Wednesday, August 27, 2008

New engines and propulsion systems for Eco Boat

Up until November 2003 we were using a Wellcraft Scarab Super Sport to do our "North Sound Eco Historical Tour" as it was called in the early days. We started with a much smaller boat but fairly quickly moved to the Wellcraft which was a 34 foot center consol boat with two big outboards on the back. Even with a full boat we were not making any money and with engine problems now and then it just wasn't the right boat. As you know if you have read the history of AA blogs featured on the right side of this blog in the links section, you will know that another problem we had in 2002 is that we were too busy to keep the customers happy. Anyway, in the end we found our Cooper Marine 52 foot tunnel hull which is also known as a power catamaran. The boat was one of two made so they didn't have much experience with the design. The engines were made by the Japanese company Yanmar and were high power and very light aluminum engines which as it turns out are not very durable for commercial use. The propulsion systems called stern drives are made by Mercruiser and are specially designed diesel units. As it turns out these also are not that durable for commercial use. So far we have spent somewhere in the region of about US $120,000 in new engines, drives, parts and labour over the past 5 years to keep the boat running. Apart from the huge financial cost there has been several other costs including environmental costs and mental health costs!!!!!! To see huge chunks of metal just thrown away because the stern drive or engine is not worth fixing has disgusted me. There were other environmental concerns as well. Since 2005 I have been constantly bothered by the nagging problem of what to do. Repowering a boat is a huge task and very expensive indeed. This October we are going to be making our final payment on the boat as it will have been five years since we got the loan for it and I think that it's now time to take another big step. We are going to completely change the way the boat is powered. We have dozens of options available to us at the moment. We have people from Yamaha working the numbers to see if we will get the right performance and we have people from Iveco Marine and Pulse Drive doing the same thing. I am going to be making my final decision within a few days. The boat will probably be out of commission for the month of October while we install the new engines and propulsion systems and the Eco Tour will be done using the Xtreme boat just for that month. Come the first of November we will be back in business with a newly designed boat. I am excited and will let you know more info soon.

Saturday, August 23, 2008

"I dont wanna grow up..."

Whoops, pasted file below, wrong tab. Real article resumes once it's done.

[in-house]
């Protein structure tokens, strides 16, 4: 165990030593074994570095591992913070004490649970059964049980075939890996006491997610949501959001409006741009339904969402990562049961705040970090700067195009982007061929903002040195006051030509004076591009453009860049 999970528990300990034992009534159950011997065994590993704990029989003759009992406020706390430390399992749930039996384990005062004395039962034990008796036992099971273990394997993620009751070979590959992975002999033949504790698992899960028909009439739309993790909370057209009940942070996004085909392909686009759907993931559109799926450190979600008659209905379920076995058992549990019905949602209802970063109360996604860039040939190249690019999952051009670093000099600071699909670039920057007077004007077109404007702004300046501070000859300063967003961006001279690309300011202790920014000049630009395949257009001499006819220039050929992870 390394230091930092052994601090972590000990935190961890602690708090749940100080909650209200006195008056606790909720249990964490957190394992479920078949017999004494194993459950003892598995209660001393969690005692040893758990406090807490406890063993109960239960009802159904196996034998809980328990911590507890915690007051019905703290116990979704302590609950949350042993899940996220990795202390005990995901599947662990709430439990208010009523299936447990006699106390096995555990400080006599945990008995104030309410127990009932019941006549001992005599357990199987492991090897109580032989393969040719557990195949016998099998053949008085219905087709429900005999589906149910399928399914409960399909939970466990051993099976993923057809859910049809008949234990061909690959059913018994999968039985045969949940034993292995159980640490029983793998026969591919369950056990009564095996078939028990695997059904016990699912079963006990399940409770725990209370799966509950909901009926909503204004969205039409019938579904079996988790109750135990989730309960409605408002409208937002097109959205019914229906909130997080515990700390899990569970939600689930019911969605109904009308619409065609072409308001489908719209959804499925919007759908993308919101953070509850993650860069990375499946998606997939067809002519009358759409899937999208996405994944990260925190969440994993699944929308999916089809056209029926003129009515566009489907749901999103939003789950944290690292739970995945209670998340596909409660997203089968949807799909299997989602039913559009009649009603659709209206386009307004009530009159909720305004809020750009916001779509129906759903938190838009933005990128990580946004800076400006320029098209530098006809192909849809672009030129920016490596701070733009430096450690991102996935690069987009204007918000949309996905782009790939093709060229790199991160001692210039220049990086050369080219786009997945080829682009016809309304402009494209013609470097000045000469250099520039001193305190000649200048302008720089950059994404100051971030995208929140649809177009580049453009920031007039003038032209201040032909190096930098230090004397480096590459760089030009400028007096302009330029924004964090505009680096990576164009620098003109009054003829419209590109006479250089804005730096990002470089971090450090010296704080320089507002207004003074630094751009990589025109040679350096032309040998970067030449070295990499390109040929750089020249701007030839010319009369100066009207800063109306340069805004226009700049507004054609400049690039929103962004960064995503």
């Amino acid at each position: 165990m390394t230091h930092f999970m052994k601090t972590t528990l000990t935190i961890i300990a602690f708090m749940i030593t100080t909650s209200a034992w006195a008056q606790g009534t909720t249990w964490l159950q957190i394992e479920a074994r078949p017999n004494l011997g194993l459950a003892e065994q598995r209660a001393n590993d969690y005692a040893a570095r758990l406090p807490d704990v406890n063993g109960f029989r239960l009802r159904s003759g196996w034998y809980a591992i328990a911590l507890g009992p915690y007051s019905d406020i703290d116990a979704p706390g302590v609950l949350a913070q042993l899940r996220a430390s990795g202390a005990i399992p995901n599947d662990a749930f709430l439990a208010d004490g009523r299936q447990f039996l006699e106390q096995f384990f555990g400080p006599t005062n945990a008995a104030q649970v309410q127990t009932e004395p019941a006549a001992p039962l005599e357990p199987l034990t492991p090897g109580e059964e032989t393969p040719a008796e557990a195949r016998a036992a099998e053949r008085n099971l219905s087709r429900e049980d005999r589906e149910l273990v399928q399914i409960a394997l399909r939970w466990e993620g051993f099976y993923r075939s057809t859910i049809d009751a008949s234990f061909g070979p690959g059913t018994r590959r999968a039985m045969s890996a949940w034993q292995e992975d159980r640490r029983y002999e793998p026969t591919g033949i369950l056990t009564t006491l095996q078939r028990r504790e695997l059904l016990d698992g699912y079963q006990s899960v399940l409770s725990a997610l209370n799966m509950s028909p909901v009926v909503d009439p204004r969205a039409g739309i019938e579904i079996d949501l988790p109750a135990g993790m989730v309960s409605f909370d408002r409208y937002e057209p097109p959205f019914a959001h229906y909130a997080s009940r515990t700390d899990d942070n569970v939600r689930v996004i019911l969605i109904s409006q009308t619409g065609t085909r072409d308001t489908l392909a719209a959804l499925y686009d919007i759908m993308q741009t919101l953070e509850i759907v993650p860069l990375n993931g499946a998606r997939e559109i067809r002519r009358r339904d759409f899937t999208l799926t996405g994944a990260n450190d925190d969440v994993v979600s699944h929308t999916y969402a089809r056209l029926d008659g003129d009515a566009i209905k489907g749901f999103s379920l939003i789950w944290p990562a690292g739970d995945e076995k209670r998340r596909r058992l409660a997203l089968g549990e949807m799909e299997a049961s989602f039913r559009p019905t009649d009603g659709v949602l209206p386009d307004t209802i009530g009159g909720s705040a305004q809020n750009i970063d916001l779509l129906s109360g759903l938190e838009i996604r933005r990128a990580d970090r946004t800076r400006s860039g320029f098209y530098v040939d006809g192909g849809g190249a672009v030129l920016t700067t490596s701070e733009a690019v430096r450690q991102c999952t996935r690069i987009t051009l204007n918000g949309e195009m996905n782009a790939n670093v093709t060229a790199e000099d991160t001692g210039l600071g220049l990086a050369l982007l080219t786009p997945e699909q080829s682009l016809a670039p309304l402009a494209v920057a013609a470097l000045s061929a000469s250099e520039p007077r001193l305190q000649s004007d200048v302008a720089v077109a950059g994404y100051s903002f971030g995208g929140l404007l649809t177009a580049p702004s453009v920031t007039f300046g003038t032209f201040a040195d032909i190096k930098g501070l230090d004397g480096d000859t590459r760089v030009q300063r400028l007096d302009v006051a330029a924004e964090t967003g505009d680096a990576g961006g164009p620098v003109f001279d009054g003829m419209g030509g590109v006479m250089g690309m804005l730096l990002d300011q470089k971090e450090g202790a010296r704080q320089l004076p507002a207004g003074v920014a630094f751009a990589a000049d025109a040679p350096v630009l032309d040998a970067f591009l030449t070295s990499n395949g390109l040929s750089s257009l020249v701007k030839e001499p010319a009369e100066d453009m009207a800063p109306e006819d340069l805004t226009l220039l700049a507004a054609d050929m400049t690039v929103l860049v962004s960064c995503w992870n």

Recently i went to see a doctor after having some bad sinus problems. The very nice nurse made me fill out a very long form. When I gave it back to her she checked it carefully and then asked me with a puzzled look, "how old are you". I thought it was a strange question because not only did i write my date of birth in the right section of the form but i also wrote my age in it's proper section too. I said to her that like i wrote on the form, I am 34 years old. She smiled and said, "but Mr. Fuller you are 35 years old." I smiled and said "no I am actually 34." She then put it to me very kindly that if I was born on August 23rd 1972 then i was in fact 35 years old and proceeded to do the math for me. As if I had just been told i have a terrible disease, I took the news and accepted the reality solemnly. Why had i thought i was still 34 years old? Have I been telling people this lie all year? And why? Was it because as i was reminded yesterday that its because a 36th birthday is closer to the big 4 0 than a 35th birthday? I think that may have something to do with it. Subconsciously I wanted to be closer to 30 than to 40. Jeez! I guess if the nurse hadn't given me the reality check I would have been very embarrassed this week. Either way the day has come and I have past the half way mark and am closer to FORTY than anything else. How could it be that i am soooo..... hmm (don't want to offend anyone out there) .... much older than i was just the other day? I was just catching ''conya" (squirrel fish) off the rocks on the beach with my cousins and brother. It seems like just the other day I was going to compete at my first international windsurfing regatta.... Weird how life just flies by at a rate of knots sometimes huh? While in the shower this morning listening to the winds blowing hard outside I remembered the days when strong winds would have me rushing to the beach to go windsurfing. Three knee operations later my knee hurts sometimes just hearing the winds:) Anyway, in the shower I decided that its time to get some work done on it again. I had put it off several times this year but before this 2008 is finished I think I am going to try to get it fixed up a bit. Before I finished my shower I even thought about how fun it would be to get into windsurfing again properly. I even thought about how fun it would be to race for Antigua at the 2012 Olympics. I will be turning 40 then and it would have 24 years since I represented Antigua in the Olympics back in South Korea.